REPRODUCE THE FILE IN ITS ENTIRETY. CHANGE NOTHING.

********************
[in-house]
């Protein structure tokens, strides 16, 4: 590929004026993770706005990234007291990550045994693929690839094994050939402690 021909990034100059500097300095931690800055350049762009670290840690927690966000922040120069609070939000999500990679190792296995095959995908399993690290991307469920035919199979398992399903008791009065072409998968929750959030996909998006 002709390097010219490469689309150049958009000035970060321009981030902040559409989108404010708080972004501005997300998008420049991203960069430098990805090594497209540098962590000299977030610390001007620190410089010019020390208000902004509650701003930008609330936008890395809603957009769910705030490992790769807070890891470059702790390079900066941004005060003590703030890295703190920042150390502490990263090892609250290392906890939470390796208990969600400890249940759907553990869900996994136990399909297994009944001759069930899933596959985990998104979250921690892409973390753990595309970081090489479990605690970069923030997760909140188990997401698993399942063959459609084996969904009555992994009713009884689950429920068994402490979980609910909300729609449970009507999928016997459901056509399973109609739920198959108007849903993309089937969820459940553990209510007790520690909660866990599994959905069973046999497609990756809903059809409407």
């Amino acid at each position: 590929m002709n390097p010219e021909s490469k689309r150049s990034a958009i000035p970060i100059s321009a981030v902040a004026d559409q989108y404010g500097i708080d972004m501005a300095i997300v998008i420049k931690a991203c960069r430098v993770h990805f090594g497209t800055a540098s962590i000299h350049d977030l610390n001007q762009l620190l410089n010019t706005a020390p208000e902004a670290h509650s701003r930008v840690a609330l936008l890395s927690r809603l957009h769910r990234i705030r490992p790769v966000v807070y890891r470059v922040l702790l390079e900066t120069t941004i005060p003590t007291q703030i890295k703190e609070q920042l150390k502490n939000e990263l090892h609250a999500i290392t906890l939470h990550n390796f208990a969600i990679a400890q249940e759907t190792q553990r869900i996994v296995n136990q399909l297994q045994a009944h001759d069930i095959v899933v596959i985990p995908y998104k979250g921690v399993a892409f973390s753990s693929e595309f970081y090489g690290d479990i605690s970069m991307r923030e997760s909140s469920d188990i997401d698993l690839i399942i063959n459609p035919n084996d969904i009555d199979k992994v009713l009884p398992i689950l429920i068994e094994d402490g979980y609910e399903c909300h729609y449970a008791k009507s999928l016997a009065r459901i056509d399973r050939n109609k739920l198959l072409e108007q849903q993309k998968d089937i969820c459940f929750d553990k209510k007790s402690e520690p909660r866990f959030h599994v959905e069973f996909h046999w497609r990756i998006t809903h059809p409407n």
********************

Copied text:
[in-house]
């Protein structure tokens, strides 16, 4: 590929004026993770706005990234007291990550045994693929690839094994050939402690 021909990034100059500097300095931690800055350049762009670290840690927690966000922040120069609070939000999500990679190792296995095959995908399993690290991307469920035919199979398992399903008791009065072409998968929750959030996909998006 002709390097010219490469689309150049958009000035970060321009981030902040559409989108404010708080972004501005997300998008420049991203960069430098990805090594497209540098962590000299977030610390001007620190410089010019020390208000902004509650701003930008609330936008890395809603957009769910705030490992790769807070890891470059702790390079900066941004005060003590703030890295703190920042150390502490990263090892609250290392906890939470390796208990969600400890249940759907553990869900996994136990399909297994009944001759069930899933596959985990998104979250921690892409973390753990595309970081090489479990605690970069923030997760909140188990997401698993399942063959459609084996969904009555992994009713009884689950429920068994402490979980609910909300729609449970009507999928016997459901056509399973109609739920198959108007849903993309089937969820459940553990209510007790520690909660866990599994959905069973046999497609990756809903059809409407």
């Amino acid at each position: 590929m002709n390097p010219e021909s490469k689309r150049s990034a958009i000035p970060i100059s321009a981030v902040a004026d559409q989108y404010g500097i708080d972004m501005a300095i997300v998008i420049k931690a991203c960069r430098v993770h990805f090594g497209t800055a540098s962590i000299h350049d977030l610390n001007q762009l620190l410089n010019t706005a020390p208000e902004a670290h509650s701003r930008v840690a609330l936008l890395s927690r809603l957009h769910r990234i705030r490992p790769v966000v807070y890891r470059v922040l702790l390079e900066t120069t941004i005060p003590t007291q703030i890295k703190e609070q920042l150390k502490n939000e990263l090892h609250a999500i290392t906890l939470h990550n390796f208990a969600i990679a400890q249940e759907t190792q553990r869900i996994v296995n136990q399909l297994q045994a009944h001759d069930i095959v899933v596959i985990p995908y998104k979250g921690v399993a892409f973390s753990s693929e595309f970081y090489g690290d479990i605690s970069m991307r923030e997760s909140s469920d188990i997401d698993l690839i399942i063959n459609p035919n084996d969904i009555d199979k992994v009713l009884p398992i689950l429920i068994e094994d402490g979980y609910e399903c909300h729609y449970a008791k009507s999928l016997a009065r459901i056509d399973r050939n109609k739920l198959l072409e108007q849903q993309k998968d089937i969820c459940f929750d553990k209510k007790s402690e520690p909660r866990f959030h599994v959905e069973f996909h046999w497609r990756i998006t809903h059809p409407n």